How NewYork-Presbyterian Used Telemedicine to Expand Care in Puerto Rico

Patients in Puerto Rico had access to specialists in Manhattan thanks to peer-to-peer video consultations.

Yellow wall with a hand-written sign saying "We Love Puerto Rico"

One minute, a young mother was describing her struggles trying to manage her 2-year-old son’s diabetes after Hurricane Maria, recalls Nancy Pagan, a physician assistant and member of NewYork-Presbyterian’s Disaster Response Team in Puerto Rico.

And the next minute?

Pagan was consulting with leading specialists in New York about the boy’s care via videoconferencing. Thanks to the launch of a peer-to-peer telemedicine service in Puerto Rico during the time that NewYork-Presbyterian’s team was on the island, patients at a federal medical shelter in Manatí had access to specialists from Weill Cornell Medicine and ColumbiaDoctors through NewYork-Presbyterian’s telehealth service, NYP OnDemand.

“It was wonderful to be able to use telemedicine in Puerto Rico,” says Pagan. “It was a very good feeling to be able to have backup like that in a disaster situation.”

All Pagan had to do was send a text to the doctors and call them up on her computer.

“Once we made the connection, the video worked, the audio worked, and I was speaking to Nancy within a matter of moments,” says Dr. Shari Platt, chief of pediatric emergency medicine at NewYork-Presbyterian Komansky Children’s Hospital and associate professor at Weill Cornell Medicine.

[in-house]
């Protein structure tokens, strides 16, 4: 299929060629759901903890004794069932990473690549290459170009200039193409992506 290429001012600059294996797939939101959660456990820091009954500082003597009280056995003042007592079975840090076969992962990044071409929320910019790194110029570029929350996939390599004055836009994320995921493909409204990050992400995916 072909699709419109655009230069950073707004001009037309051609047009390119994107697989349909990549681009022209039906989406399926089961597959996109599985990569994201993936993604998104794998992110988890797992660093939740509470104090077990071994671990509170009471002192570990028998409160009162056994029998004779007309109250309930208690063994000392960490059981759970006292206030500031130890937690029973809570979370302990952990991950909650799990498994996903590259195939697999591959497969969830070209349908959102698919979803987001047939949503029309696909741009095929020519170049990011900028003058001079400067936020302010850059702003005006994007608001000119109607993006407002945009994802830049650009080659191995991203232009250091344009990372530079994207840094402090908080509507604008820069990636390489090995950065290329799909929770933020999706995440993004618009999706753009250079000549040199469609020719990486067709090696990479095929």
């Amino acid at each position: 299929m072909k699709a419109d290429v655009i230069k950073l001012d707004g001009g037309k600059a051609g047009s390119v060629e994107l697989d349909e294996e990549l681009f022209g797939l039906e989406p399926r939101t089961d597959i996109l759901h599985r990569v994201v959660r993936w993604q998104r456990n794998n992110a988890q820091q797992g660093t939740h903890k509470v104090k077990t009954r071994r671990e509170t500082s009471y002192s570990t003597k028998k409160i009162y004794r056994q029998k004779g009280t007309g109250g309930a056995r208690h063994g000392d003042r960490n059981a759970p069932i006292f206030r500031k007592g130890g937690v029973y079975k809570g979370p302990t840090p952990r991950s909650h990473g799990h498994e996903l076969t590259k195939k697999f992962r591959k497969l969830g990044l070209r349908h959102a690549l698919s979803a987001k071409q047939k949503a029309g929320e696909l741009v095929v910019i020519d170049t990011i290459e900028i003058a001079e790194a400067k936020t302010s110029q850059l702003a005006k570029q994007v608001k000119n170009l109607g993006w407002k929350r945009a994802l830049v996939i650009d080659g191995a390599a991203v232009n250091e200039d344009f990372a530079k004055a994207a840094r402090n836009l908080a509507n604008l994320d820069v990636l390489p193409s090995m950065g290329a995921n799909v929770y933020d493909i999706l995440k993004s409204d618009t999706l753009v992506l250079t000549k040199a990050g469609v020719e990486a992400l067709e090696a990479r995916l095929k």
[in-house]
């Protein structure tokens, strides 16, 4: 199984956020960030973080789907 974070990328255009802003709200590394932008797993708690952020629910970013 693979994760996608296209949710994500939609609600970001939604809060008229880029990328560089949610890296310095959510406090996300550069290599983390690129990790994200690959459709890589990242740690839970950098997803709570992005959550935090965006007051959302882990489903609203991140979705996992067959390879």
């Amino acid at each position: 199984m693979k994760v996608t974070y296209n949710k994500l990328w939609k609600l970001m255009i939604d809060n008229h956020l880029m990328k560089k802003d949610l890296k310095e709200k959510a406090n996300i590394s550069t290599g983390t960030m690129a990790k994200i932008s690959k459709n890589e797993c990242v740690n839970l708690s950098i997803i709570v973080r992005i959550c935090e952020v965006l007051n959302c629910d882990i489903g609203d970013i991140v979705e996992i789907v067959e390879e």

Dr. Platt conducted the telemedicine consultation with Dr. Zoltan Antal, chief of pediatric endocrinology at Komansky Children’s Hospital.

“The beauty of it was that we were able to see the child,” says Dr. Platt. “He was in the background playing and happy. We were able to see that there were no visible complications from diabetes, and we were able to find out what doses of insulin he was on, what his diet had been like, and why he had been running such high sugars.”

“During an emergency, telehealth can play a vital role in providing access to care where it’s needed, and we are so glad that we could extend our service to help those impacted by Hurricane Maria.”

— Leo Bodden

Dr. Antal advised adjusting the boy’s insulin dosage to stabilize his blood sugar levels. He encouraged him to return for a checkup. When the boy returned a few days later, “he was doing very well,” Pagan says.

“The ability to bring in the pediatric subspecialties to an environment that otherwise would not have access, that’s a tremendous resource,” says Dr. Platt. “There would be no way to bring all these subspecialists to the disaster center. Telehealth lets our entire department be available.”

The team in Manatí also received adult telemedicine consultations, including advice from an ear, nose, and throat specialist about a patient who had received a tracheostomy.

It was the first time that NewYork-Presbyterian used NYP OnDemand in a disaster-relief situation.

Jeffrey Bokser, vice president of Safety, Security & Emergency Services at NewYork-Presbyterian, says that, with the help of a government agency, they were able to bring in satellite dishes and make telemedicine a reality in just a few days.

“This is something that was very valuable to our providers (on the ground),” Bokser says, “and when you think about emergencies in the future, a real area that we can leverage to best help organizations or responses around the world if we’re called upon to do so.”

“Establishing telehealth via satellite in resource-challenged Puerto Rico is groundbreaking,” says Leo Bodden, vice president and chief technology officer at NewYork-Presbyterian. “During an emergency, telehealth can play a vital role in providing access to care where it’s needed, and we are so glad that we could extend our service to help those impacted by Hurricane Maria.”

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